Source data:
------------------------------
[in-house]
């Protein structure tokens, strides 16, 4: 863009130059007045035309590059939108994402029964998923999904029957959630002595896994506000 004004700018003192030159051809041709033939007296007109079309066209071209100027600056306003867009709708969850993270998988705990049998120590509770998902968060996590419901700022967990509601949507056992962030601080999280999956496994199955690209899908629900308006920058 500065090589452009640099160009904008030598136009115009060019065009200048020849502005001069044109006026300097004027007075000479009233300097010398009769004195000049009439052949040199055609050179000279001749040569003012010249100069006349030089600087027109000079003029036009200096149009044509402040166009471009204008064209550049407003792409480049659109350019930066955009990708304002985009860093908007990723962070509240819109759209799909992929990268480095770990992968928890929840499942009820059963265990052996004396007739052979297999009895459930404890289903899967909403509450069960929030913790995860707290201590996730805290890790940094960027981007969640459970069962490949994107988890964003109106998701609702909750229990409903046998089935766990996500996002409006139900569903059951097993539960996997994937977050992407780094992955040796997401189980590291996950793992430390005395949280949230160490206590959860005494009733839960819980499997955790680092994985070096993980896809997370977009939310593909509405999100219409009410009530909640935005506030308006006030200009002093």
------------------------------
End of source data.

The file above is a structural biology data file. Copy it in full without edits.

[in-house]
């Protein structure tokens, strides 16, 4: 863009130059007045035309590059939108994402029964998923999904029957959630002595896994506000 004004700018003192030159051809041709033939007296007109079309066209071209100027600056306003867009709708969850993270998988705990049998120590509770998902968060996590419901700022967990509601949507056992962030601080999280999956496994199955690209899908629900308006920058 500065090589452009640099160009904008030598136009115009060019065009200048020849502005001069044109006026300097004027007075000479009233300097010398009769004195000049009439052949040199055609050179000279001749040569003012010249100069006349030089600087027109000079003029036009200096149009044509402040166009471009204008064209550049407003792409480049659109350019930066955009990708304002985009860093908007990723962070509240819109759209799909992929990268480095770990992968928890929840499942009820059963265990052996004396007739052979297999009895459930404890289903899967909403509450069960929030913790995860707290201590996730805290890790940094960027981007969640459970069962490949994107988890964003109106998701609702909750229990409903046998089935766990996500996002409006139900569903059951097993539960996997994937977050992407780094992955040796997401189980590291996950793992430390005395949280949230160490206590959860005494009733839960819980499997955790680092994985070096993980896809997370977009939310593909509405999100219409009410009530909640935005506030308006006030200009002093």